The Presidential campaign now seems to hinge on whether the financing of Medicare and Social Security is going to kill the American economy. It is not. This is a faux issue being pushed by radical Republicans who want to eliminate these two programs altogether.
The financial reality is that the Old Age Survivors and Disability Insurance Program (OASDI), the Disability Insurance Program (DI) -- what we call Social Security -- and the Medicare Program have huge trust funds paid for by workers over the past 40 years and both Social Security and Medicare are solvent well into the future.
The Social Security trust fund has more than $2.7 trillion of assets and Medicare's trust fun has $244 billion. No other federal programs have such large reserves to finance future operations.
In their 2012 Annual Report, the Social Security System's Board of Trustees reported that the "dollar level of the combined trust funds (OASDA and DI) declines beginning in 2021 until assets are exhausted in 2033."
Yes, the Social Security System is fully funded for another 21 years. Even if no changes are made between now and then, the System will provide 75 percent of benefits to recipients for an additional 50 years. This is hardly a financial crisis.
The Trustees also reported that Medicare is fully funded until 2024 -- that is another 12 years.
Small painless steps, such as increasing the cap on wages taxed to fund Social Security, can extend its surpluses until the last part of the 21st Century -- for us, our children and children's children.
Shifting U.S. health care to a single pay medical system, such as Israel's, which Mitt Romney found so outstanding during his recent trip there, could cut medical costs from the present 16 percent of the U.S. Gross Domestic Product to 8 percent and provide even better care. That would create more than $1 trillion of annual savings alone.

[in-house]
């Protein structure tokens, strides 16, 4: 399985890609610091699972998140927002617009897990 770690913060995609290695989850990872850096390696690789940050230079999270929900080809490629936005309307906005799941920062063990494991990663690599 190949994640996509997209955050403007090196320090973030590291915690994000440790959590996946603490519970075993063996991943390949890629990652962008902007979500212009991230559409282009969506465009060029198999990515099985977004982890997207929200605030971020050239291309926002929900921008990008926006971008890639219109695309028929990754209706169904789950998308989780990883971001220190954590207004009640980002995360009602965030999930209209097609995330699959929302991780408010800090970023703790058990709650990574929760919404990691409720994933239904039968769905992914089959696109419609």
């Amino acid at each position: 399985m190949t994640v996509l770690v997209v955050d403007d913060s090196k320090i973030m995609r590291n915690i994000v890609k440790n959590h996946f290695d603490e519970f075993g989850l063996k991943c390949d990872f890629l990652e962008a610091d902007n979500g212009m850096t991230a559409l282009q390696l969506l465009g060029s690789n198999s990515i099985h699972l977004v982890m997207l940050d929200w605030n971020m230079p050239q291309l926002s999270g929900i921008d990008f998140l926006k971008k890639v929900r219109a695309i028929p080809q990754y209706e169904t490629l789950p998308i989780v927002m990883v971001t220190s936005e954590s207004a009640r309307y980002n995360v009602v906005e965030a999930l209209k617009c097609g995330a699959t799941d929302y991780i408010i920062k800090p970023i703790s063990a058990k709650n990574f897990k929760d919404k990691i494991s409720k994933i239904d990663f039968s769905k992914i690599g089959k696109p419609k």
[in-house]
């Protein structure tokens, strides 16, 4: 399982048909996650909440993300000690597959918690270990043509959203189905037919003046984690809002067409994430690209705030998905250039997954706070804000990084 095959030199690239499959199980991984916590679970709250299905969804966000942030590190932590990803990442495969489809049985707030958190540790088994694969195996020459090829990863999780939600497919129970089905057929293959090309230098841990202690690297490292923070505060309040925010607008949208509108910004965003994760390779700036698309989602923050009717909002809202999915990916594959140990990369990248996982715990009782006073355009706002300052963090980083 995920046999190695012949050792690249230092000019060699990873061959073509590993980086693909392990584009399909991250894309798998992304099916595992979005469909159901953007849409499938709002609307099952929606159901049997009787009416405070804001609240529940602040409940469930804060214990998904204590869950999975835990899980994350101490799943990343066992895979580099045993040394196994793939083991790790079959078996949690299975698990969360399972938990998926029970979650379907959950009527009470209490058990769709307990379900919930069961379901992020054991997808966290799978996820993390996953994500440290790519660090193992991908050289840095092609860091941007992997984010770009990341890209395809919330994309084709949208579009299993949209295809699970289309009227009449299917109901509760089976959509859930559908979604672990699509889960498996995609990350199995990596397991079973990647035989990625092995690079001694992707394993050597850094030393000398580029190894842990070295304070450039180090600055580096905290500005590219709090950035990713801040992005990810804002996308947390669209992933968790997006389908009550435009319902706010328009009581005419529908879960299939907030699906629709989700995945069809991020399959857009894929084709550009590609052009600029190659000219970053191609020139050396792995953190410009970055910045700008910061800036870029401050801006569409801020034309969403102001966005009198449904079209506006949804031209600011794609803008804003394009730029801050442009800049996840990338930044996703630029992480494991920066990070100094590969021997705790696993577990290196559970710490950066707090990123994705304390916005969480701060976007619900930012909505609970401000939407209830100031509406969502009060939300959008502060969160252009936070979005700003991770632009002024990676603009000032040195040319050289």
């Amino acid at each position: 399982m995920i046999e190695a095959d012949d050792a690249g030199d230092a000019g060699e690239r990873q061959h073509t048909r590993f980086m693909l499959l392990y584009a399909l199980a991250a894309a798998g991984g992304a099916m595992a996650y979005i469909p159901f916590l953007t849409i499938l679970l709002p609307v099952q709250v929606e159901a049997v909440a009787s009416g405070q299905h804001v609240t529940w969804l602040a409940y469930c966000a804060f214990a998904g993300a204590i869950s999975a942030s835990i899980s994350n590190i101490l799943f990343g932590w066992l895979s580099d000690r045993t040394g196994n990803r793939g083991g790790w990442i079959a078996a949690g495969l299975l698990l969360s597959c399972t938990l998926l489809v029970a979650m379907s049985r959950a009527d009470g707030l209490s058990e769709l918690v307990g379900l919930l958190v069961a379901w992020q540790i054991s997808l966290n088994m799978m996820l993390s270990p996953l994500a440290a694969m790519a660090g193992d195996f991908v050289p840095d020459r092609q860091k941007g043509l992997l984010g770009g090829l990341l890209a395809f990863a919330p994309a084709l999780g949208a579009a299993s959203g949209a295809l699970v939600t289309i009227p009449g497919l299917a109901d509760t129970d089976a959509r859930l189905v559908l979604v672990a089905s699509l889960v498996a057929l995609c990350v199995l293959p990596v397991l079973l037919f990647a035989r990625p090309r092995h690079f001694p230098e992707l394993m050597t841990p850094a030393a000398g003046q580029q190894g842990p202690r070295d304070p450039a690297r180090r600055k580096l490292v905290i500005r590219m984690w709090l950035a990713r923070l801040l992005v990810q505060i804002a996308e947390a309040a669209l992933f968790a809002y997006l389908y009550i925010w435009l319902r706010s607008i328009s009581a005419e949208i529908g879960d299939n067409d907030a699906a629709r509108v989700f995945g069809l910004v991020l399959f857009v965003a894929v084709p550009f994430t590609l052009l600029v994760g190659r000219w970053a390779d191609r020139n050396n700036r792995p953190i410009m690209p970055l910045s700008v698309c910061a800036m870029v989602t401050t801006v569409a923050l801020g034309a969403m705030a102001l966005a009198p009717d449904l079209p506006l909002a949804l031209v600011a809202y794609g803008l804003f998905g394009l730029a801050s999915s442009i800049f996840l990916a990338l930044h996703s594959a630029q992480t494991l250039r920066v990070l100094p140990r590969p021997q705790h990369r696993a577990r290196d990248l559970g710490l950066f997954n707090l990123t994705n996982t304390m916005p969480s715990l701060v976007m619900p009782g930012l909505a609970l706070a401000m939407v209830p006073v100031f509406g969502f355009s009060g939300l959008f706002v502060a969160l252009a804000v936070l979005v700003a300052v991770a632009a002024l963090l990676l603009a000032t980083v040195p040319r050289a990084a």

What is particularly striking about all this is that even as the GOP ticket and their surrogates are making these specious arguments, our infrastructure is falling apart because of underinvestment. Cities and states are firing hundreds of thousands of teachers, firemen and police, because they have too little money. More than 25 million American workers who want a job remain out of work. Apparently, these are not crises that merit the candidates' or the nation's immediate attention.
The real crisis, according to Mitt Romney, Paul Ryan and the Republican Party is the financing of Social Security and Medicare. To "save" Medicare, Ryan's plan advocates creating a voucher program for those 55 years old and under. To "save" Social Security, they want to privatize it. Subtly, they are even implying that these two programs are the source of the present federal budget deficit of $1 trillion annually.
The true goal of these Republicans is to use the current fiscal crisis as a Trojan horse to gut both these programs. Our federal budget deficits exist because of lost revenues created by the Bush tax cuts, the two wars that are being financed by more debt, and the economic collapse created by federal deregulation of banks and Wall Street. Therein lies the real solution.
Simply put, both the Republicans and Democrats are filling the presidential and Congressional campaigns with noxious lies.
But of all these lies, the Ryan Budget's attack on Medicare and Social Security is the greatest and of the most consequence.